Here's an example of such a situation handled well:

"A standoff between police officials and an armed suspect ended peacefully Monday after 24 hours of negotiations.

Anthony Wade Arrington Jr., a 23-year-old Fremont resident, surrendered to the Berkeley Police Department’s (BPD) Barricaded Subject Hostage Negotiation Team (BSHNT) shortly before 12:30 p.m. on Monday, 24 hours after barricading himself inside a West Berkeley apartment with a firearm.

Arrington walked out of the apartment unarmed and was handcuffed and led to a waiting police car without incident, said BPD public information officer Kevin Schofield. The standoff began at 11:54 a.m. Sunday when a resident of a building on the 1900 block of 10th Street called police to report sighting a man with a gun.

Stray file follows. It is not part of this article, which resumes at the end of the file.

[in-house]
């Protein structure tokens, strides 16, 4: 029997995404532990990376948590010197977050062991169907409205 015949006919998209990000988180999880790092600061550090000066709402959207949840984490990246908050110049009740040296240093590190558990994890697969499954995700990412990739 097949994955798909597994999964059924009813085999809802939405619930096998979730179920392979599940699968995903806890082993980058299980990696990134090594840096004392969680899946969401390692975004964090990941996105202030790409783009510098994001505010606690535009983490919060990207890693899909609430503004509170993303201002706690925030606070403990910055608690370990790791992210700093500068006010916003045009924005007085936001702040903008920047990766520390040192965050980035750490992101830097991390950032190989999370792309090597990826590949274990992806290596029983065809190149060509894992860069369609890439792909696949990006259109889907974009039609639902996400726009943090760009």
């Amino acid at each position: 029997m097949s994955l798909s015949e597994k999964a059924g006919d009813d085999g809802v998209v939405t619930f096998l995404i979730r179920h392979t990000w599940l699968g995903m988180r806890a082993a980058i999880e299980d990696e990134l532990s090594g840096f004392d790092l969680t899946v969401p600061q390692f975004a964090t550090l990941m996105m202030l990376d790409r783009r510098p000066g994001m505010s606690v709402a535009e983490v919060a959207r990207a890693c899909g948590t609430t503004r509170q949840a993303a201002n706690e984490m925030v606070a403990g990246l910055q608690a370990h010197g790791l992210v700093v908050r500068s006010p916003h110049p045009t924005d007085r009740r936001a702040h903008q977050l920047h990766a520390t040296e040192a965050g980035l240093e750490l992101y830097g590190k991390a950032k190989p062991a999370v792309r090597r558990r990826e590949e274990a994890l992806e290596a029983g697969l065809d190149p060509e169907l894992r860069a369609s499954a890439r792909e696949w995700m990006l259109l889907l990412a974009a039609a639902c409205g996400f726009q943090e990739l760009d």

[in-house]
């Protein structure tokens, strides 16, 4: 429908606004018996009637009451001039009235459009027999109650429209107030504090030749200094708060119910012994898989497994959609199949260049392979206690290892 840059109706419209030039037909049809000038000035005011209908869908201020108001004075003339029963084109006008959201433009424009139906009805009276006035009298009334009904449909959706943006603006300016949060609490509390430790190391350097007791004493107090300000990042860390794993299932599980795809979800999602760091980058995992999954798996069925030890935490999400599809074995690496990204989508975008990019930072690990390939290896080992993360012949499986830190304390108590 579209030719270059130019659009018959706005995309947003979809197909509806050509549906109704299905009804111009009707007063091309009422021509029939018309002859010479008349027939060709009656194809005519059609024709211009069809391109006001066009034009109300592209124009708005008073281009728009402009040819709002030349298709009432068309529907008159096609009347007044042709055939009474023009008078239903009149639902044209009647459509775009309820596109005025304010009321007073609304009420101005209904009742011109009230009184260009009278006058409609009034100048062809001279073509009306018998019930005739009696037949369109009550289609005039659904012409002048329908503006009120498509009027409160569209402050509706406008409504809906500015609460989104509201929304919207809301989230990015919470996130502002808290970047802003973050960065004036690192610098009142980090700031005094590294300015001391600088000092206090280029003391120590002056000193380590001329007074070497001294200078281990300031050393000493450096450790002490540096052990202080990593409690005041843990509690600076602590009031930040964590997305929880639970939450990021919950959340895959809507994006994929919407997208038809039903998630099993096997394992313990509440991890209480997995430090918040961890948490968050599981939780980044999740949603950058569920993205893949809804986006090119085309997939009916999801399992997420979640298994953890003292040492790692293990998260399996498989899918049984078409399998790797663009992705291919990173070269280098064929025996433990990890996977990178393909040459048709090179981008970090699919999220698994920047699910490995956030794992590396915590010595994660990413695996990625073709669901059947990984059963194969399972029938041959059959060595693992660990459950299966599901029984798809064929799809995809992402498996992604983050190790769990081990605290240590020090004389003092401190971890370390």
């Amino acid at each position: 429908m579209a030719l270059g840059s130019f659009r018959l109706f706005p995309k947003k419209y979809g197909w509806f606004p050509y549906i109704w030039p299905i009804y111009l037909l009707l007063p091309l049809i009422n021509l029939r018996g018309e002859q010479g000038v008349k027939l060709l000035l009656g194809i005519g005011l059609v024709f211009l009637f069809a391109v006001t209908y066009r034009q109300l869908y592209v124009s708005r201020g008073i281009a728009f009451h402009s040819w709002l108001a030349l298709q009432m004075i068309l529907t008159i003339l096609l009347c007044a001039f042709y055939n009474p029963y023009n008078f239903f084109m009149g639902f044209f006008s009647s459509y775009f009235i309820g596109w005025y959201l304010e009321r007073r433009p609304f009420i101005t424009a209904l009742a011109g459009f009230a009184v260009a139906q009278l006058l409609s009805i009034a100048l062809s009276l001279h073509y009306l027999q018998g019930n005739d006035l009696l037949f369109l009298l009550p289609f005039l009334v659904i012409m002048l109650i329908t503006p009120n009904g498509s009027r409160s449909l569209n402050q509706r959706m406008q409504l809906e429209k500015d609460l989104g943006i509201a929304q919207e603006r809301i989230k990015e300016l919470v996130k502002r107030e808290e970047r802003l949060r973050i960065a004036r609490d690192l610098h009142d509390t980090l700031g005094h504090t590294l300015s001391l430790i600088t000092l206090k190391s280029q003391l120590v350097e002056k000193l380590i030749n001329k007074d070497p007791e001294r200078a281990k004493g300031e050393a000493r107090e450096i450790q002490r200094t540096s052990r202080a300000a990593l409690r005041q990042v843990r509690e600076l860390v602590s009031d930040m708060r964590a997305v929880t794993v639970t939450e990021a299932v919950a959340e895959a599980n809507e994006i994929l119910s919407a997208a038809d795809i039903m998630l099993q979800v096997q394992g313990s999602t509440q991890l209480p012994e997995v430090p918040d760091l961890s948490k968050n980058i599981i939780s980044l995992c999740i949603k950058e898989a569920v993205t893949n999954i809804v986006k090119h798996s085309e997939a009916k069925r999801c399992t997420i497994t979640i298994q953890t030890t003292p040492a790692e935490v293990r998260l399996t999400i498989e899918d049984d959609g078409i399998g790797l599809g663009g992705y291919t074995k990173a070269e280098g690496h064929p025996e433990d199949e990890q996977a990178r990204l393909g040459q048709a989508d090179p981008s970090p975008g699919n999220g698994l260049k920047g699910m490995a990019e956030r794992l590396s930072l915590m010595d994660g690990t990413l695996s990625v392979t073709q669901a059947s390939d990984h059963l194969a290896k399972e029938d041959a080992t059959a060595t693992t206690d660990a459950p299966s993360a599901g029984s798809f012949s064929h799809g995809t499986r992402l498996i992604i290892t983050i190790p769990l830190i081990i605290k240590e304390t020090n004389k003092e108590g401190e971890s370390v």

BPD officers responding to the call were forced to dive for cover after a shot was fired from the doorway of the apartment building. One police officer sustained a mild head injury from a piece of shrapnel, but did not require medical attention.

Meanwhile, Arrington had run back inside the building and locked himself in the apartment, refusing to surrender. BSHNT officials arrived at the scene within an hour.........

When it became clear that the standoff would last much of the night, BPD officials made arrangements for the Davises and other area families to stay in local hotels.

......Schofield said that the police department’s hostage negotiation team, including mental health specialists, worked through the night to continue communication with Arrington, a process that he said Arrington was willing to participate in. Berkeley Police Negotiator Team Leader Rob Westerhoff led police talks with Arrington, and Westerhoff himself escorted the suspect to a police car after he surrendered.